Take the winners of the four BCS bowl games -- Oklahoma vs. LSU, Southern Cal vs. Michigan, Kansas State vs. Ohio State and Miami vs. Florida State -- and seed them 1 through 4. Hold semifinal playoff games (No. 1 vs. No. 4 and No. 2 vs. No. 3) on Jan. 17. The two survivors (probably LSU and Southern Cal) would meet Jan. 24 for the national title.
Basically, what I've done is turn the BCS bowls into an eight-team playoff bracket.
The positives: This plan allows the existing bowl system to remain intact. This plan makes all four BCS bowl games important, instead of just the Sugar Bowl. This plan forces a national champ to prove its mettle by winning a bowl game and two playoff games. This plan also rewards the team that is playing its best football at season's end.
Next season I'd eliminate most of the computer rankings from the BCS formula, so a team like Oklahoma couldn't be seeded No. 1 after losing its previous game by 28 points. I'd insist that all non-BCS bowl games be played between Dec. 15 and Dec. 30. I'd hold two of the BCS bowl games on New Year's eve and the other two on New Year's day. I'd stage the two playoff semifinals on the second Saturday in January and the playoff finals on the third Saturday in January.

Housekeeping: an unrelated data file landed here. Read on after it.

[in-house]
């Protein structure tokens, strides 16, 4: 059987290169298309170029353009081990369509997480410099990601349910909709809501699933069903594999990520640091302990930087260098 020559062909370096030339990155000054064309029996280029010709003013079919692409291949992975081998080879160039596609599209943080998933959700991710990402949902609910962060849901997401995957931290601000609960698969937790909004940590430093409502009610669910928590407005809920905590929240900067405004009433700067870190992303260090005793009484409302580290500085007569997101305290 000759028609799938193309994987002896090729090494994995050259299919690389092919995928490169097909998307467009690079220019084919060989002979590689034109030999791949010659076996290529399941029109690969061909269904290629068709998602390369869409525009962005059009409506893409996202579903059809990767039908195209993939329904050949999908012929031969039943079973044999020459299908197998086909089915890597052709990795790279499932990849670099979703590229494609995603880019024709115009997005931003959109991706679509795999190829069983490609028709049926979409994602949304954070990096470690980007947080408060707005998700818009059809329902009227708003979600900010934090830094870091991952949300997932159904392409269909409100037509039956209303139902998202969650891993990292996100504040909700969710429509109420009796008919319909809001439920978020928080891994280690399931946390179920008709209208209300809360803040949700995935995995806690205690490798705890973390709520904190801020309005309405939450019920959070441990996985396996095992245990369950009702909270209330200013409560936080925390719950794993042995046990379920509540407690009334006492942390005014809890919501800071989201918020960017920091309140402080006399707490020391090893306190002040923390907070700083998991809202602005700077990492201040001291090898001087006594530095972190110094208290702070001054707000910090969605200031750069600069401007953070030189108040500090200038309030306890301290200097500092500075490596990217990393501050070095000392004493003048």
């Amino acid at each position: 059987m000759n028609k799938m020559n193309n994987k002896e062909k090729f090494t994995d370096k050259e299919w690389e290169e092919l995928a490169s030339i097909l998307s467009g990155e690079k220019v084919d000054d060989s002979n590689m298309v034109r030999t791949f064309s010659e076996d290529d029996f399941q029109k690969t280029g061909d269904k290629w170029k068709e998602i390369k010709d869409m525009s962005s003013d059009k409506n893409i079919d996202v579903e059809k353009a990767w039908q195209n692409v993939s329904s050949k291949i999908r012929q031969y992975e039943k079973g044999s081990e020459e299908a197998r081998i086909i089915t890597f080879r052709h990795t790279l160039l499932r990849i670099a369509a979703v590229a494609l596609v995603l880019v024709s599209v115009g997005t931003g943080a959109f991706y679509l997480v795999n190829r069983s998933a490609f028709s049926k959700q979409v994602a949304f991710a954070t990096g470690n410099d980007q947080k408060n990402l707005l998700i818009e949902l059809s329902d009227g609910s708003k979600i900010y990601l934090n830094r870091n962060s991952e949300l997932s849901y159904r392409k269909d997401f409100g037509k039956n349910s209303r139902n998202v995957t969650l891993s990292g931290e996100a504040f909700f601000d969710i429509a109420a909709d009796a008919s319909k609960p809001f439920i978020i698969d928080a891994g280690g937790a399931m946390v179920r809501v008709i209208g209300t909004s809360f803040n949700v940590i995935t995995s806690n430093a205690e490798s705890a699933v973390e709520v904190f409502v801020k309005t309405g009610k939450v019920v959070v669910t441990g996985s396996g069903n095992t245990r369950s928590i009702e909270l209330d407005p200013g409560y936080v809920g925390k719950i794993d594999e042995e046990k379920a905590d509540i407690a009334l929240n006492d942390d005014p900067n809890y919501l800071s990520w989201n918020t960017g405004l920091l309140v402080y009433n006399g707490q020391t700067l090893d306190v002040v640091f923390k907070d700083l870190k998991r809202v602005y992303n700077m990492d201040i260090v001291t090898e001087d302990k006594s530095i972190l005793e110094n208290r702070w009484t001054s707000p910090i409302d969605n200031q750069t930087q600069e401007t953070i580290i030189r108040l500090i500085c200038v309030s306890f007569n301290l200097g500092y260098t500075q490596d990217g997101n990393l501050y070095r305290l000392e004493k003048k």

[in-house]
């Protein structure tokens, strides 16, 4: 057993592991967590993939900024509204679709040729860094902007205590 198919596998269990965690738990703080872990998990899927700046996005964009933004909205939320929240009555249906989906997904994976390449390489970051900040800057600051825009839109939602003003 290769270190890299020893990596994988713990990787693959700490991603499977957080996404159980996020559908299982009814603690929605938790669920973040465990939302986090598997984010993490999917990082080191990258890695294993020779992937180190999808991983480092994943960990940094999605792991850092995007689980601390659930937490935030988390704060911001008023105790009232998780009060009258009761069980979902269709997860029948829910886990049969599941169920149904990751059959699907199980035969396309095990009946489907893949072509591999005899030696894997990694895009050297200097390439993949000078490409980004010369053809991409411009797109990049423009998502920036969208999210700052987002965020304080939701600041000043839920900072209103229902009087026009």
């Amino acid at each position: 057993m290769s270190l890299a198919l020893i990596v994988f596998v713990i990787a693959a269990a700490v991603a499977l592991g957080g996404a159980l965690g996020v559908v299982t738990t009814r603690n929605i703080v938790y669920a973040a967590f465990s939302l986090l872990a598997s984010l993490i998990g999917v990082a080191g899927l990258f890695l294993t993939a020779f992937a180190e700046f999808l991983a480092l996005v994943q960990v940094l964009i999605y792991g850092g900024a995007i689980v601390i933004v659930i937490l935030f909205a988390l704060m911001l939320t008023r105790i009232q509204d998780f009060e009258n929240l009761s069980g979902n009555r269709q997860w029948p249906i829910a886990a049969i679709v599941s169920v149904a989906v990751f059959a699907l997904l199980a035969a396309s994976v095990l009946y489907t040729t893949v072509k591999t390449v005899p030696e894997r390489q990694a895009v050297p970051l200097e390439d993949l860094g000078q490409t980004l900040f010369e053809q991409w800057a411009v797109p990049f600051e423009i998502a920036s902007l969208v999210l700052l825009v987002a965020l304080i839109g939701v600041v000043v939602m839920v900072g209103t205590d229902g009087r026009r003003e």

My plan isn't foolproof, of course, but it's a heck of a lot better than what we've got now.
What's your take? How do you think the BCS system could be improved.